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Ours is a business lined with hazards mostly metaphorical. Among these is being fed what we serve. Dispensing criticism on these pages subjects us to it, not that the reality of these circumstances is discernible in the modern hour. Opinions are like that singular aperture which everyone possesses, and now every aperture has a social media platform from which to sound. Newspapers are a particularly sure thing to set the spiders barking.

This was evident among the responses to my urging last week that we be given hell when we deserve it, the qualification in that sentence sailing unimpeded through the emptiness between the ears of some of those who quoted that line and then triumphantly declared the mission accomplished.

One cited the “made-up” prescription opioid crisis. Another blamed us for West Virginia’s population decline. That writer quoted Stephen King, spurring to mind “Word Processor of the Gods,” his delightfully diabolical short story written for a 1983 edition of Playboy. A middle-aged writer ekes out an existence, hounded mercilessly by a hulking shrew of a wife and relentlessly sniped at by an incorrigible teenage son. Then he discovers a word processor among a dead nephew’s effects. The device offers the power to end the existence of people by use of the delete button. What glorious power that!

God help us, someone seems to have taken over the damn machine to delete our subscribers.

Certainly now, at this precise moment, someone somewhere in the backwoods of his own infertile mind is pawing a keyboard to explain how we did that to ourselves. A likely suspect has read one of this company’s newspapers since the late 1960s — so many owners ago; regardless, thank you, sir, for staying with us. “Never, not once,” this tirelessly loyal reader declares, “can I recall anything ‘emanating’ from the paper which would be considered a good idea by most folks with a scintilla of common sense.”

This represents an extraordinary period of futility, a perfect imperfection, that surely must be worth something, such as, apparently, readership for a half-century. Even the godawful Pittsburgh Pirates, the team with which my grandfather cursed me, have won two pennants in that span, albeit not for 42 mostly miserable years, flirtations with competence occurring at intervals roughly matching that of the arrival of periodical cicadas. Memo to self: Never let a newspaper owner buy your baseball team.

One would think a Pirates fan of 47 long, hard years would know the answer to this question, and so perhaps I ask myself as much as him: Why stick around so long with little or nothing to show for it? An editor suggests an answer. Maybe he’s just waiting for it to finally happen. You wouldn’t want to read all those years and miss it when we at last have that one good idea.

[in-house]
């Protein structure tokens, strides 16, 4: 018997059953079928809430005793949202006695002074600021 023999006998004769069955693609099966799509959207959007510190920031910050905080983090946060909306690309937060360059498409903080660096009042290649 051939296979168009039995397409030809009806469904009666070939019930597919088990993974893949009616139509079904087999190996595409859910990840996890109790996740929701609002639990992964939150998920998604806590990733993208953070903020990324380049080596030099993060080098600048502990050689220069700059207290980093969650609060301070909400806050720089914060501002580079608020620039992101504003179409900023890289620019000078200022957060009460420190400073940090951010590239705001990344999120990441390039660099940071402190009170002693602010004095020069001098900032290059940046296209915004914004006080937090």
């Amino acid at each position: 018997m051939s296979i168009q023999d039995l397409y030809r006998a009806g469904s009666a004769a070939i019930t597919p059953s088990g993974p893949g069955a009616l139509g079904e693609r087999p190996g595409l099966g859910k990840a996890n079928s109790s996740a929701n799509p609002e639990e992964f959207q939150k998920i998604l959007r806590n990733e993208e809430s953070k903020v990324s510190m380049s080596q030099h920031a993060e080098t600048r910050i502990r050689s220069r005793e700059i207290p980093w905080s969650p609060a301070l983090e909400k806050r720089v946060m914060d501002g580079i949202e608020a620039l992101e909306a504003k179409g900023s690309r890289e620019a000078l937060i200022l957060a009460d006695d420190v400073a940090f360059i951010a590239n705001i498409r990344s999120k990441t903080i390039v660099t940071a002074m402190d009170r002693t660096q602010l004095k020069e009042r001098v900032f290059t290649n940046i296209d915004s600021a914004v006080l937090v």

Of course, you will not find it here. Ask any reporter. Editors are the last to have good ideas.

A reporter’s joke goes like this: An editor and a reporter are staggering through a desert, the sweat pouring, the sun bearing cruelly down upon them. They stumble upon an oasis marked by towering palm trees and a shimmering lake. The reporter dashes to the water, scooping handfuls into his mouth and splashing the coolness across his face. He gazes across the lake searching for his editor and espies him standing on the other side. The reporter races there only to discover as he approaches that the editor is relieving himself in the clear, clean water. Incredulous, the reporter demands that the editor explain what in the hell he’s doing.

“I’m making it better,” the editor replies.

Despite our unblemished record of imbecility, I’ll venture an idea for my friend out there in the cold, dark cyberworld and for others like him, fond of rattling off our flaws and others’, for those so sure they know the cure for what ails us (if it’s not bourbon, I’m not buying). My idea is this: If you know how to make things better, start with your corner of this wayward world. Do not restrain your wisdom but unleash it in the form of action.

Take those good ideas of yours, you and all those folks with the scintillas of common sense, and carry them out in your own spheres. We have plenty of talkers. The words on this page are a case in point. Doers are in short supply.

Humanity drifts in the void that action from your ideas might fill. So get to it. Otherwise, you’re just another old spider barking.

Lee Wolverton is vice president of news and executive editor of HD Media LLC.

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